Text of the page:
Q: Why does the sun lighten our hair, but darken our skin?
A: This is an interesting question and to answer it, you should think about the nature of skin, versus the nature of hair. The two have many similarities, but are different in some key ways. Specifically, skin is
comprised of layers of cells of living tissue, while the hair is made of keratinized (hardened) protein and is dead tissue.
When skin is exposed to the sun, the sunís radiation stimulates the skinís melanocytes to produce melanin, which is meant to protect the skin from damage caused by the sun. People
naturally have differing amounts of melanin in their skin and the melanin gives us the whole range of skin tones and colors. Usually, those with more melanin are less affected by the sunís rays (at least in that they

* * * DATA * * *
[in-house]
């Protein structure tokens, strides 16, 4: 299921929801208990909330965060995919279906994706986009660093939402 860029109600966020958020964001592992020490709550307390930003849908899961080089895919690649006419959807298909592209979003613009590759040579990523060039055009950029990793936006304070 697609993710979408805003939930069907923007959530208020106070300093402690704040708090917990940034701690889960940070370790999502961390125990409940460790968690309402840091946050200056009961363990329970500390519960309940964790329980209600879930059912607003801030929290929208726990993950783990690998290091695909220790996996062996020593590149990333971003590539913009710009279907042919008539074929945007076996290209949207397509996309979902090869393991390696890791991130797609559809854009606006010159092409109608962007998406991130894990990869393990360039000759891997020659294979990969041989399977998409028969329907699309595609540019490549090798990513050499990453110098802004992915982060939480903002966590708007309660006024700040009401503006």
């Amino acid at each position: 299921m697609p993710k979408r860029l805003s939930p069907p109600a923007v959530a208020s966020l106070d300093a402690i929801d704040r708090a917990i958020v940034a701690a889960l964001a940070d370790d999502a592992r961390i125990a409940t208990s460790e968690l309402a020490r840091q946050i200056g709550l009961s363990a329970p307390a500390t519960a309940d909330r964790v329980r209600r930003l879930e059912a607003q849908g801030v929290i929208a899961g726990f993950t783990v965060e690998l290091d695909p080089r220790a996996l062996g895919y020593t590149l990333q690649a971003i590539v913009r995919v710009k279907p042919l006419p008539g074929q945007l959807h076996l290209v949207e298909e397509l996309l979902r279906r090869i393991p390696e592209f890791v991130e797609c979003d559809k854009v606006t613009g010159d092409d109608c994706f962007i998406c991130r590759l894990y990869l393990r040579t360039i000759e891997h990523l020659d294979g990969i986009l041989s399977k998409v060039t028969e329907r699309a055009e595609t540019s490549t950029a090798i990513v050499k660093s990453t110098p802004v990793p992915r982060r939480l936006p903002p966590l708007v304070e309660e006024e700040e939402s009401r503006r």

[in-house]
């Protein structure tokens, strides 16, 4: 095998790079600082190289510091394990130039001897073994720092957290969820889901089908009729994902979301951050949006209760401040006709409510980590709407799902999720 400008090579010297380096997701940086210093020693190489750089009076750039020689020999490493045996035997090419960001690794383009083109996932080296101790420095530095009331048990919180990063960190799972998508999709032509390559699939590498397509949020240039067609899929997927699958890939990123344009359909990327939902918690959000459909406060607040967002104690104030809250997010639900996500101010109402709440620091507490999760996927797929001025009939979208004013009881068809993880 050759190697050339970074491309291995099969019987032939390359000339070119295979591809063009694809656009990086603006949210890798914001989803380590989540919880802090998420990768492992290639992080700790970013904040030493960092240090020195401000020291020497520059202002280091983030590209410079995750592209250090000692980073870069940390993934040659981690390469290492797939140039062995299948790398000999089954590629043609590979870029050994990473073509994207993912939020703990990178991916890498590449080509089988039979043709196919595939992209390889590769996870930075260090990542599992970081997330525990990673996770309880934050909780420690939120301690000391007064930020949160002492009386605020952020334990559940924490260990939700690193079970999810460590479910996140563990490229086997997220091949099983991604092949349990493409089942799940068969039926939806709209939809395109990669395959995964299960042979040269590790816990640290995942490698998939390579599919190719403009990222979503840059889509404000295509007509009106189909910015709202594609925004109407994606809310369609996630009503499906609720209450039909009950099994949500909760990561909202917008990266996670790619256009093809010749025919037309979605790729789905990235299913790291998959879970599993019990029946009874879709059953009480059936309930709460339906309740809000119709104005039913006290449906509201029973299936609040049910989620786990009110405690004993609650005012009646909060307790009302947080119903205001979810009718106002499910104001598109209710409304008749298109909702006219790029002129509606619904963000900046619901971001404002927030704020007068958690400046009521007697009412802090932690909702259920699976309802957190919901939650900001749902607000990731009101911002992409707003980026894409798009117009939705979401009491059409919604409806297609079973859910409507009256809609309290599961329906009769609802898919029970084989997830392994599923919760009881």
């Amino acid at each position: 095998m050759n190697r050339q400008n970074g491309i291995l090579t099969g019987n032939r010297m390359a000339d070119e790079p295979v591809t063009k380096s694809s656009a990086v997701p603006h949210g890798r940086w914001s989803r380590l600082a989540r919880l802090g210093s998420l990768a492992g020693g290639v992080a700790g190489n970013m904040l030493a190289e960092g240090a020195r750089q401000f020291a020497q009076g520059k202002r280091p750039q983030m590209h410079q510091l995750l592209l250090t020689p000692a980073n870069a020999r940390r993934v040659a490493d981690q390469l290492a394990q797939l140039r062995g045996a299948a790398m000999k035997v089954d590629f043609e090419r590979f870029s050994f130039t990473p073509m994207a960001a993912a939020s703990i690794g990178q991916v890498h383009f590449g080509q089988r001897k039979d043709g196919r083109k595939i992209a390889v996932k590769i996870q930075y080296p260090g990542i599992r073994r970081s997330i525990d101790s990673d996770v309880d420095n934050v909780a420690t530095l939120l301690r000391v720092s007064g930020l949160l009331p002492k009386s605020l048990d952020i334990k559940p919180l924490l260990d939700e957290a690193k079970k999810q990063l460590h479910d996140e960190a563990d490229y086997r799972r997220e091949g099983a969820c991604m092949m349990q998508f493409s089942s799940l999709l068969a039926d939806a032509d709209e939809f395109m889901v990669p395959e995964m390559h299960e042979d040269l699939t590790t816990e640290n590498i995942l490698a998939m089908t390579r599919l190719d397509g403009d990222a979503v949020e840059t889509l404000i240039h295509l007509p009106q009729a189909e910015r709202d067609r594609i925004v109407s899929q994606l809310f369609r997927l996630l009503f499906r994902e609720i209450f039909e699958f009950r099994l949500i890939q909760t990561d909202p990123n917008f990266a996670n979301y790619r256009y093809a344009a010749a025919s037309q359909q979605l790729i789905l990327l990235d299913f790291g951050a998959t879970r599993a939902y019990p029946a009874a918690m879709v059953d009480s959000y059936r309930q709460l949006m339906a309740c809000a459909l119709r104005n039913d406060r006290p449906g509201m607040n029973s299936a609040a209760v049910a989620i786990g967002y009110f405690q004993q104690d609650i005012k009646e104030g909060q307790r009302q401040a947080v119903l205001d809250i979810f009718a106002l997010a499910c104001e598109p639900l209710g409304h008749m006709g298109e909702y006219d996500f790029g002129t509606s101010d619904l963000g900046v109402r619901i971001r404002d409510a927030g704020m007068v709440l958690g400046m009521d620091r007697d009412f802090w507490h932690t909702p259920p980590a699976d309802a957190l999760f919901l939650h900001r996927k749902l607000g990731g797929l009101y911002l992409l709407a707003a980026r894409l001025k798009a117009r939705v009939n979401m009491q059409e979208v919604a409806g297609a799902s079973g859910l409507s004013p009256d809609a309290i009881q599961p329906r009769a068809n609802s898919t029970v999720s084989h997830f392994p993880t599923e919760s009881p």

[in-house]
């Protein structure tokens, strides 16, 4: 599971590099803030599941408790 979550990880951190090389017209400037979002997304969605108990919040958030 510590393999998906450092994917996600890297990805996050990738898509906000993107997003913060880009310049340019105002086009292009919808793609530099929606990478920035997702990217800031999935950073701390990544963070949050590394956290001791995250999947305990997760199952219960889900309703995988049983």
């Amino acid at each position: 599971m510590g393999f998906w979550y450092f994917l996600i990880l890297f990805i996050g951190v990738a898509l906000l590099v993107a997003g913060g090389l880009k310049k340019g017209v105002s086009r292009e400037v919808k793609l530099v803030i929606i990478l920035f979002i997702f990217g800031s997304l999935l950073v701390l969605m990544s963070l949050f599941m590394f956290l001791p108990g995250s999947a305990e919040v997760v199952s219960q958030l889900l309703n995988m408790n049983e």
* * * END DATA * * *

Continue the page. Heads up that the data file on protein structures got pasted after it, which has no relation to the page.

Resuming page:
are less likely to get sunburn). And the fact that the melanocytes in the skin produce additional melanin when exposed to the sunís rays is why some people grow tan from being in the sunshine.
When the hair is exposed to the sun, the sunís radiation breaks up the pigment molecules in the hair which results in a lightening of the color (or in some cases a fading of more
vibrant artificial colors). The hair lacks the means to protect itself from sun damage naturally, which is why there are products made for use in the sun to protect the hair.